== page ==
Nastia Dmitrievskaya’s text on artistic self-organizations and in particular Boris Klyushnikov“s critique of their neo-anarchism and ‘demonstrative snobbish independence’ (both in Russian) seem to me like the legacy of the 2000s, when the competition for institutionalism seemed the only possible solution for life in art. After the political activation of civic life by the protests in 2012 [regarding the integrity of election] and particularly after the winding down of institutional dynamics in 2014 due to Crimea annexation, when foreign foundations supporting cultural diversity were cut, we now find ourselves in a more radical political situation due to the separation of social processes of brand new institualization and the standard state institutions. The creation of trade unions for culture workers is definitely necessary, but politically they only solve the problems of a very small group of artists and curators living in Moscow. The global problem is that in its present state the society lacks meanings, codes and institutions for cultural and social reproduction. The established hierarchy is not only economic but also cultural. Exclusive, neo-liberal cultures are incapable of social reproduction. They have neither the intellectual nor the social resources — the 1% is unable to think for the 99%. The commercial attitude towards art creates an inadequately inflated value for artistic work and at the same time devaluates human lives. To put it in Graeber”s terms, art becomes a bullshit activity, and the higher the cost of bullshitting, the shittier the existence. The reason for the frustration of the art community is not that the conditions of labour do not involve payment, but the choice between meaningless paid work and unpaid necessary work, which includes the work of artists — the formation of meaning. This situation forces self-organisation, but not as a means of eventual economic success, but because of the need to generate meaningful activity.
The political aspect of art and self-organisation is to introduce such a future as plausible and less intimidating and to invent cultural codes and methods to operate new anthropological arrangements
I admit that the very model of privileged competitive access to particular resources does not correspond to contemporary processes. But what can prevent the expansion of self-exploitation? It may well be that the only solution is the Universal Basic Income, which de-values and thereby frees up all forms of labour, allowing the meaning of labour and its areas of application to be redefined. If wages don’t entail the maintenance of survival, people have the opportunity to look for fields of application, to experiment with cultural self-organisation and to develop care-professions. This assumption can be illustrated by the growing demand for online education, social networking, and people feeling the need to be connected to places that generate meaning. The cost of education and all other care practices in the case of a basic income would be minimal, because the wages that secure survival would be separated from the wages of teachers, social activists, etc.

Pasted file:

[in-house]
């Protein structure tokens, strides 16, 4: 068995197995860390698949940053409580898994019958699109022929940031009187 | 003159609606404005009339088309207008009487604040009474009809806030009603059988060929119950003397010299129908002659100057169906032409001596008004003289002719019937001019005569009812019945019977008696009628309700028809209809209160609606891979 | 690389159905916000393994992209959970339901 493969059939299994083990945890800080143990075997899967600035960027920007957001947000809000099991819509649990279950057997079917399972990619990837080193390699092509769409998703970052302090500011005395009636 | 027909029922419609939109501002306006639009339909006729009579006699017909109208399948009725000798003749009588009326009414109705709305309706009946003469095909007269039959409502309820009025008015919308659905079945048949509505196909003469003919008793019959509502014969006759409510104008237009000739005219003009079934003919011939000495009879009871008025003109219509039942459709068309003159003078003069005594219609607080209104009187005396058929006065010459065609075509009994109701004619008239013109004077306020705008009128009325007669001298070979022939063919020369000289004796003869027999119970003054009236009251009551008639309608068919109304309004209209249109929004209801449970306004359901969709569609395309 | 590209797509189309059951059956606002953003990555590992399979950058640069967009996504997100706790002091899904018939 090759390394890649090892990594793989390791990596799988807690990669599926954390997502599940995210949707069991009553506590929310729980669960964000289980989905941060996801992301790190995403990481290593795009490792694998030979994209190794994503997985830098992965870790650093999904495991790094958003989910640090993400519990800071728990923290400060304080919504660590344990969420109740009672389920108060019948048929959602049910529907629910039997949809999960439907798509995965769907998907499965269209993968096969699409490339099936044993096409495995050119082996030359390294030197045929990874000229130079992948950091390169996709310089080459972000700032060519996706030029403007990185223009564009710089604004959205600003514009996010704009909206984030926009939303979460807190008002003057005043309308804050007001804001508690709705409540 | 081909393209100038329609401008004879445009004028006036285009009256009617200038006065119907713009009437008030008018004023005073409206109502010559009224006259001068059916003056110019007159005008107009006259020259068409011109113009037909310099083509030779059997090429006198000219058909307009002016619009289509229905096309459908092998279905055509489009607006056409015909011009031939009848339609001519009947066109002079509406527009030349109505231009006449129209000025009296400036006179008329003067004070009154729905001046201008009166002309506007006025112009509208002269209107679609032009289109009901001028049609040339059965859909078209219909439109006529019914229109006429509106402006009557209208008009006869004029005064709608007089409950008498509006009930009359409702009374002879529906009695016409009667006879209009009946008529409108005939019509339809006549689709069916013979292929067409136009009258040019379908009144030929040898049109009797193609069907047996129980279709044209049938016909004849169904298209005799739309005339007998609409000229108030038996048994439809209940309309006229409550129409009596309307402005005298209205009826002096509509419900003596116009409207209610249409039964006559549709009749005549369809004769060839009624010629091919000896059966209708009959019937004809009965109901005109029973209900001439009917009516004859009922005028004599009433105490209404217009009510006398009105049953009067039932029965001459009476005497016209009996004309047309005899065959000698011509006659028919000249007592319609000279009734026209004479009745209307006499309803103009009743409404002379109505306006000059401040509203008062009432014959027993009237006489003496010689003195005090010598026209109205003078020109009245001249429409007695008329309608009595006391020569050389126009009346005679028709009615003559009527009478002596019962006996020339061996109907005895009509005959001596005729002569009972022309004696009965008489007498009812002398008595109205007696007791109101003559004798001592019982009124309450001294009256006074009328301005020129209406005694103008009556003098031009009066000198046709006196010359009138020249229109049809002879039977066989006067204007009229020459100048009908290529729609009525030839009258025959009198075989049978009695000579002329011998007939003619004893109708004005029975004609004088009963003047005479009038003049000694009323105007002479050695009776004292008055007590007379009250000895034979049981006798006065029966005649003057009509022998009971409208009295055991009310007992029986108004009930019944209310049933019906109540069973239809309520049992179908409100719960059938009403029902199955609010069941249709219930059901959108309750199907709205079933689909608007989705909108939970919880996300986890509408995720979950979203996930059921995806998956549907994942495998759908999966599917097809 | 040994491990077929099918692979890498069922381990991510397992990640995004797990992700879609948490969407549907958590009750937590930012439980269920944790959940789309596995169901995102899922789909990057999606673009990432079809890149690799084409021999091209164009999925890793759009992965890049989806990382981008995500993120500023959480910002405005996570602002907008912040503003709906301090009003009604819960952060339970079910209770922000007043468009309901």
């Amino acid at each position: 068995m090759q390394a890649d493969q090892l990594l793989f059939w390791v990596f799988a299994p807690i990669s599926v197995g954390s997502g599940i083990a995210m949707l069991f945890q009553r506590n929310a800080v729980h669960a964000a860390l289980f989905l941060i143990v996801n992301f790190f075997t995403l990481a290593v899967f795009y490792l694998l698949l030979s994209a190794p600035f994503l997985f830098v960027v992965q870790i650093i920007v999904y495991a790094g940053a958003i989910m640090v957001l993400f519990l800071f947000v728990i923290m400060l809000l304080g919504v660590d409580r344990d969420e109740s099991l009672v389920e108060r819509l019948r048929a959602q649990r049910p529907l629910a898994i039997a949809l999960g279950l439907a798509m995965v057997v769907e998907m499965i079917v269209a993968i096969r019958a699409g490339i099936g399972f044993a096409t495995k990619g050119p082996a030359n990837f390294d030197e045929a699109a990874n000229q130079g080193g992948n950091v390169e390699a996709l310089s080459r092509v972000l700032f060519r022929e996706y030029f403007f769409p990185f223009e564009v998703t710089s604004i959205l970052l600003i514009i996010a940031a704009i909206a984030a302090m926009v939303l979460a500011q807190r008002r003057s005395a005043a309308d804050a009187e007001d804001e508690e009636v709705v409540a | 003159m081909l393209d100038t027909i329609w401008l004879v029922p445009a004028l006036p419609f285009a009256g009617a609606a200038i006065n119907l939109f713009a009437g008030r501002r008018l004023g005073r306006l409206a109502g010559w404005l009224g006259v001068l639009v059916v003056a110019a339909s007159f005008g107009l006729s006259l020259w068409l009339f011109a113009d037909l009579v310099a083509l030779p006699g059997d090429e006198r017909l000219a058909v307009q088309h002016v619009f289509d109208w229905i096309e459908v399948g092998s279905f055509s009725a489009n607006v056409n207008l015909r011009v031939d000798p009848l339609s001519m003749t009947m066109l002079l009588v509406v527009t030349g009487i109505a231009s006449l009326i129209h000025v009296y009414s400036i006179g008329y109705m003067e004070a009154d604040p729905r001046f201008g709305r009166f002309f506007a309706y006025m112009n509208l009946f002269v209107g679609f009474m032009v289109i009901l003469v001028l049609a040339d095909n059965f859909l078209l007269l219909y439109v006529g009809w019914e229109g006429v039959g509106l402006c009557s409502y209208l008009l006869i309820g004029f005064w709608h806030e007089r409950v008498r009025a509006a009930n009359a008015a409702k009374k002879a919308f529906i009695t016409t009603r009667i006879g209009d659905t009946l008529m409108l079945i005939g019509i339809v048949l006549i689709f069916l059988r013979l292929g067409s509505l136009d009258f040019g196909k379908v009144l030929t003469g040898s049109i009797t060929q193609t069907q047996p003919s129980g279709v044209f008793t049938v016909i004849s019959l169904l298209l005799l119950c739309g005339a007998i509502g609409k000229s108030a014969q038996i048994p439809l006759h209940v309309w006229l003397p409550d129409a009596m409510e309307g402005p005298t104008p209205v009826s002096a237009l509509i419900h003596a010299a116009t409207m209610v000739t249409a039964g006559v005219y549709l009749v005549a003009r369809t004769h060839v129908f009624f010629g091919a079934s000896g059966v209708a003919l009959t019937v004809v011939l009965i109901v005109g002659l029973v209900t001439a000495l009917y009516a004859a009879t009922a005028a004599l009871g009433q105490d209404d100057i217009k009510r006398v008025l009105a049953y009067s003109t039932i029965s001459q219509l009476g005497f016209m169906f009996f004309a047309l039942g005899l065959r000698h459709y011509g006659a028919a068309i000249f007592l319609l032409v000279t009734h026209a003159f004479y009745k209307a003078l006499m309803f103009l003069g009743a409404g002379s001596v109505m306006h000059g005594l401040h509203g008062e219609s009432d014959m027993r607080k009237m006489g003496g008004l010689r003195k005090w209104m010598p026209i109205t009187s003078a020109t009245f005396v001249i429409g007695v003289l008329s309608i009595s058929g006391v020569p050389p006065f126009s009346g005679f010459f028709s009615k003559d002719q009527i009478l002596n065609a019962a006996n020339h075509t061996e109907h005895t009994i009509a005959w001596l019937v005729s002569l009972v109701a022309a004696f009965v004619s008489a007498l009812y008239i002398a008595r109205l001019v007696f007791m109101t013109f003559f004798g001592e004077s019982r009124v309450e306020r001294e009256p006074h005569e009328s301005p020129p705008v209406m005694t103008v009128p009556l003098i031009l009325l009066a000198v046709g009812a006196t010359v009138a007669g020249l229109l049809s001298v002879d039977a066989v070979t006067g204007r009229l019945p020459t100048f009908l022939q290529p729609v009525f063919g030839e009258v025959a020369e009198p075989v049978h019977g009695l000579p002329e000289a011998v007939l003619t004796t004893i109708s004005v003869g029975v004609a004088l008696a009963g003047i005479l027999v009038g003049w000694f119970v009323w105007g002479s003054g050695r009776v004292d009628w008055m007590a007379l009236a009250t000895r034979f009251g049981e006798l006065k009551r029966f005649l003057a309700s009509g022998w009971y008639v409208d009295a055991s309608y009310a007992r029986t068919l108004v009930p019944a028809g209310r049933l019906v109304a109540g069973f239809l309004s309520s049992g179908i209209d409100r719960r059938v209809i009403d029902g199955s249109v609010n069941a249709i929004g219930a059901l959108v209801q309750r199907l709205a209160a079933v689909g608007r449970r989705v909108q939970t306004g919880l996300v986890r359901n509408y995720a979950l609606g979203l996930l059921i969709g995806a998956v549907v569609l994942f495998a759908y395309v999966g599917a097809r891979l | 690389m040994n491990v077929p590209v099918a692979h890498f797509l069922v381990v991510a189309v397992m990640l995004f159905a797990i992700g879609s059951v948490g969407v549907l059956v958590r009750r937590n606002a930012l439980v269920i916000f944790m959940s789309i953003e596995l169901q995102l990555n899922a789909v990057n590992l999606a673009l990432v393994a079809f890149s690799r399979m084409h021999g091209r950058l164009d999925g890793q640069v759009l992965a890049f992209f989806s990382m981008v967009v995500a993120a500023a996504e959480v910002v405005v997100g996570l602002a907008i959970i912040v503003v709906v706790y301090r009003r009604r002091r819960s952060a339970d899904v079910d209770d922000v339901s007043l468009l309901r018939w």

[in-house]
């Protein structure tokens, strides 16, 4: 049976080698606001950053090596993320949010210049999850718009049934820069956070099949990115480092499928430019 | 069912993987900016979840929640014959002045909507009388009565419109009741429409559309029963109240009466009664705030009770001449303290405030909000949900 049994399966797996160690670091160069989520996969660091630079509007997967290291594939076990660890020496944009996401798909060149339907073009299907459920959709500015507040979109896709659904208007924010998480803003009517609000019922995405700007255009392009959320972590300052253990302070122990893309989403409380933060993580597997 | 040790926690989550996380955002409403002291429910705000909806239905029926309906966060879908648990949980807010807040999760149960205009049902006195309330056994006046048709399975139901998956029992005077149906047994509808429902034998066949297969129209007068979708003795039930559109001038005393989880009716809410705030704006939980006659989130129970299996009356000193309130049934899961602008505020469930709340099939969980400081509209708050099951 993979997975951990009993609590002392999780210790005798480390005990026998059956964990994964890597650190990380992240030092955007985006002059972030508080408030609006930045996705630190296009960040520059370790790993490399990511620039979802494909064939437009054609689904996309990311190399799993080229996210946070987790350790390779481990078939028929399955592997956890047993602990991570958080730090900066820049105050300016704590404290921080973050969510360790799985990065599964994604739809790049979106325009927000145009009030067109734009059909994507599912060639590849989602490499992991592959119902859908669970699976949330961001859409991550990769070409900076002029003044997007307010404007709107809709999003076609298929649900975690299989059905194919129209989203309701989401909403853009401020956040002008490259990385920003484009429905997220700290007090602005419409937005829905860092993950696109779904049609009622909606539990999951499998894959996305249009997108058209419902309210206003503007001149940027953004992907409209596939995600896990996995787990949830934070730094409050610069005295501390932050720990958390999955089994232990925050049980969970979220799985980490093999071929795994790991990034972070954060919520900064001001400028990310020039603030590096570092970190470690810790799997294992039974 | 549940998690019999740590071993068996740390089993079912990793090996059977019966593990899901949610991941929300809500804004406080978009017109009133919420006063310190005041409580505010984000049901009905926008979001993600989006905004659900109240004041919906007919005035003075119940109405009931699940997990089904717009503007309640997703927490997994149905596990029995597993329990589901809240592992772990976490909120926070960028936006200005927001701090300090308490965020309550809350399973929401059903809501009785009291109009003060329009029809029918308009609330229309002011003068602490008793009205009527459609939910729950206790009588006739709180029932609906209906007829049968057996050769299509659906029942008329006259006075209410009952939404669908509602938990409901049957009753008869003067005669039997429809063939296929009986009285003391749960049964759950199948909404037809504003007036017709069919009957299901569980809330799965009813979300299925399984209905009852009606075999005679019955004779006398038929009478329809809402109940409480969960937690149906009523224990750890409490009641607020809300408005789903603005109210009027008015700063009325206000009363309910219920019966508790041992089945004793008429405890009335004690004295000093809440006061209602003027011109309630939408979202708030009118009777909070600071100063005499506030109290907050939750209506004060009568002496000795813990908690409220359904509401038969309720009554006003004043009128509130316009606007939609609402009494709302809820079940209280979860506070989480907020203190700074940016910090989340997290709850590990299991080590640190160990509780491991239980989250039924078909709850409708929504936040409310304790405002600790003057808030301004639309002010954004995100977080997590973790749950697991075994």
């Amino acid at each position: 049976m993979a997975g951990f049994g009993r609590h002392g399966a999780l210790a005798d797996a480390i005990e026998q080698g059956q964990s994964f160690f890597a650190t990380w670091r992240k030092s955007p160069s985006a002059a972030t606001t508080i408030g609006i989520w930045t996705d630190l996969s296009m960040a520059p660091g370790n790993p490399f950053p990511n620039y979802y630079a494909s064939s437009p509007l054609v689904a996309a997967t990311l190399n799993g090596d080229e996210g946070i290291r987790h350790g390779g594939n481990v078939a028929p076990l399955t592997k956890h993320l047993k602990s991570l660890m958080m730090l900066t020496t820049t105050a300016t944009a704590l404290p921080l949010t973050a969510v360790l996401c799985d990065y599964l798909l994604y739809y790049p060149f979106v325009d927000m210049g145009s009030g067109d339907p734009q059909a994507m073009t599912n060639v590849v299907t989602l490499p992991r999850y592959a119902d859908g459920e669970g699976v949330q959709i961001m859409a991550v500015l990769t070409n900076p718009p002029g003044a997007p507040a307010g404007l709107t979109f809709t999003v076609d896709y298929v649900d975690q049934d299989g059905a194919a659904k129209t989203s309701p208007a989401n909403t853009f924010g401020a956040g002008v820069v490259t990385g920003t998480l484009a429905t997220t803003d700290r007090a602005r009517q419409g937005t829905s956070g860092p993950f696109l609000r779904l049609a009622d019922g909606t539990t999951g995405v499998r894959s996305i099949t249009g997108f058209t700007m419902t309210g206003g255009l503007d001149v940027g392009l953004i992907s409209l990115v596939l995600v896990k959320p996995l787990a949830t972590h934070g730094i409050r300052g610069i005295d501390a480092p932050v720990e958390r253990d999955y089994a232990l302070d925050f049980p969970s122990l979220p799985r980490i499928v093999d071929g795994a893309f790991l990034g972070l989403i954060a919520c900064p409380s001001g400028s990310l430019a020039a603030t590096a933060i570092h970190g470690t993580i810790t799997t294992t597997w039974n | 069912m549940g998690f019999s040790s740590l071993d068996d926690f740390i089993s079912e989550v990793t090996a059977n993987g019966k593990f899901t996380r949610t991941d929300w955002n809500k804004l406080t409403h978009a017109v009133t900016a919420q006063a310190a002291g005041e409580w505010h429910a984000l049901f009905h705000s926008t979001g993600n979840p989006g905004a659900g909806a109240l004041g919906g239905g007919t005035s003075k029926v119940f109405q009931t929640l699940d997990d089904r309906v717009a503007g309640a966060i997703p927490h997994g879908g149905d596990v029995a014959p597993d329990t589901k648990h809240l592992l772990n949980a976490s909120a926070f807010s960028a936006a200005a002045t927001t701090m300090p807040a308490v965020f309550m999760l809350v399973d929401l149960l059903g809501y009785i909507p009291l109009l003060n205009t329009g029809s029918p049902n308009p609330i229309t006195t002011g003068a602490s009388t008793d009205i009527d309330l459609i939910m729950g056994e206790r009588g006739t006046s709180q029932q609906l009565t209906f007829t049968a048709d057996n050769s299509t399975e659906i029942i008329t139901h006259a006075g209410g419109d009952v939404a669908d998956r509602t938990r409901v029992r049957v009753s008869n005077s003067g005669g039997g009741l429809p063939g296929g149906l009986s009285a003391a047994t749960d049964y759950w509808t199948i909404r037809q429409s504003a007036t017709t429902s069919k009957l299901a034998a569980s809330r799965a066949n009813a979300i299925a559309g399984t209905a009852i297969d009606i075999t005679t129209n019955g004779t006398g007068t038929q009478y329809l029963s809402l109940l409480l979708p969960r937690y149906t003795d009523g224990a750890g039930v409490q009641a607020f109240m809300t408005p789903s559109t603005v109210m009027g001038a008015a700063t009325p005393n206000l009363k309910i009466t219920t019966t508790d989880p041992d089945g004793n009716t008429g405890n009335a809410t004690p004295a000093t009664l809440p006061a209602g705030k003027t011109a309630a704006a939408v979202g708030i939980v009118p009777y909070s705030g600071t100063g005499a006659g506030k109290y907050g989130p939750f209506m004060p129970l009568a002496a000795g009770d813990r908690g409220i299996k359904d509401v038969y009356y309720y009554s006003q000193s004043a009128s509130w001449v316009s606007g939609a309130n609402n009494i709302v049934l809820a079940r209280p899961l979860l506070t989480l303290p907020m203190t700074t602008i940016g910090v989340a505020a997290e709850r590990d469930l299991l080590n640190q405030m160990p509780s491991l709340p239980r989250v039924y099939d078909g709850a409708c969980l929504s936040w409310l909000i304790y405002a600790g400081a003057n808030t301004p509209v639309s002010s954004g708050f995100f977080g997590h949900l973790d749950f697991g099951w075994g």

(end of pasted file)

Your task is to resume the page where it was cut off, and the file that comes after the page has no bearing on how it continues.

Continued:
The history of feminism shows that the emergence of wage labour was accompanied by the legal infantilisation of women and other social groups as well as by their degrading to a silent, powerless “natural” inventory, which forced them into dependence on their employers or masters. Universal suffrage obtained only through birth partially restored the lost agency for women, proletarians, marginalised ethnic and confessional groups — literate or not. This right to vote was not so much about elections as it was about the restoration of the right to think and speak. This demand seemed absurd and unrealistic before the revolution of 1917, but within a few decades it became almost ubiquitous. But also economic security is a precondition of the right to the security of existence. Thus, the political aspect of art and self-organisation is to introduce such a future as plausible and less intimidating and to invent cultural codes and methods to operate new anthropological arrangements. As an example, the civil self-organisation in Belarus in 2020 or Sci-Hub [a web-site enabling free access to research papers] illustrate the power of such processes and models.